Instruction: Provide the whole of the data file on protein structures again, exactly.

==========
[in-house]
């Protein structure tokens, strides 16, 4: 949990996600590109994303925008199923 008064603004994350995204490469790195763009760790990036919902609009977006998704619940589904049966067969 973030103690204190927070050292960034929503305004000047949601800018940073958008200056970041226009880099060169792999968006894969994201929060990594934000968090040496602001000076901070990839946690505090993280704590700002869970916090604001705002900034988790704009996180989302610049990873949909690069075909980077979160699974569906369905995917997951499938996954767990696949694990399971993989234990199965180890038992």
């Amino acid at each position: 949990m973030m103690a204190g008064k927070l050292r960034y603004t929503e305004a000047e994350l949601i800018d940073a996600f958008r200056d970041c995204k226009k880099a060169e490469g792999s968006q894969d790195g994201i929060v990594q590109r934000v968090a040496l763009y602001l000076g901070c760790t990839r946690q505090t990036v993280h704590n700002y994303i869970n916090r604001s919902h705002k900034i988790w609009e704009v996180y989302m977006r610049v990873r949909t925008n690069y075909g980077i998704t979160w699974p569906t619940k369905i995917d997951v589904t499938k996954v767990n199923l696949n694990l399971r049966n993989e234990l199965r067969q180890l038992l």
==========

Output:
[in-house]
């Protein structure tokens, strides 16, 4: 949990996600590109994303925008199923 008064603004994350995204490469790195763009760790990036919902609009977006998704619940589904049966067969 973030103690204190927070050292960034929503305004000047949601800018940073958008200056970041226009880099060169792999968006894969994201929060990594934000968090040496602001000076901070990839946690505090993280704590700002869970916090604001705002900034988790704009996180989302610049990873949909690069075909980077979160699974569906369905995917997951499938996954767990696949694990399971993989234990199965180890038992």
């Amino acid at each position: 949990m973030m103690a204190g008064k927070l050292r960034y603004t929503e305004a000047e994350l949601i800018d940073a996600f958008r200056d970041c995204k226009k880099a060169e490469g792999s968006q894969d790195g994201i929060v990594q590109r934000v968090a040496l763009y602001l000076g901070c760790t990839r946690q505090t990036v993280h704590n700002y994303i869970n916090r604001s919902h705002k900034i988790w609009e704009v996180y989302m977006r610049v990873r949909t925008n690069y075909g980077i998704t979160w699974p569906t619940k369905i995917d997951v589904t499938k996954v767990n199923l696949n694990l399971r049966n993989e234990l199965r067969q180890l038992l």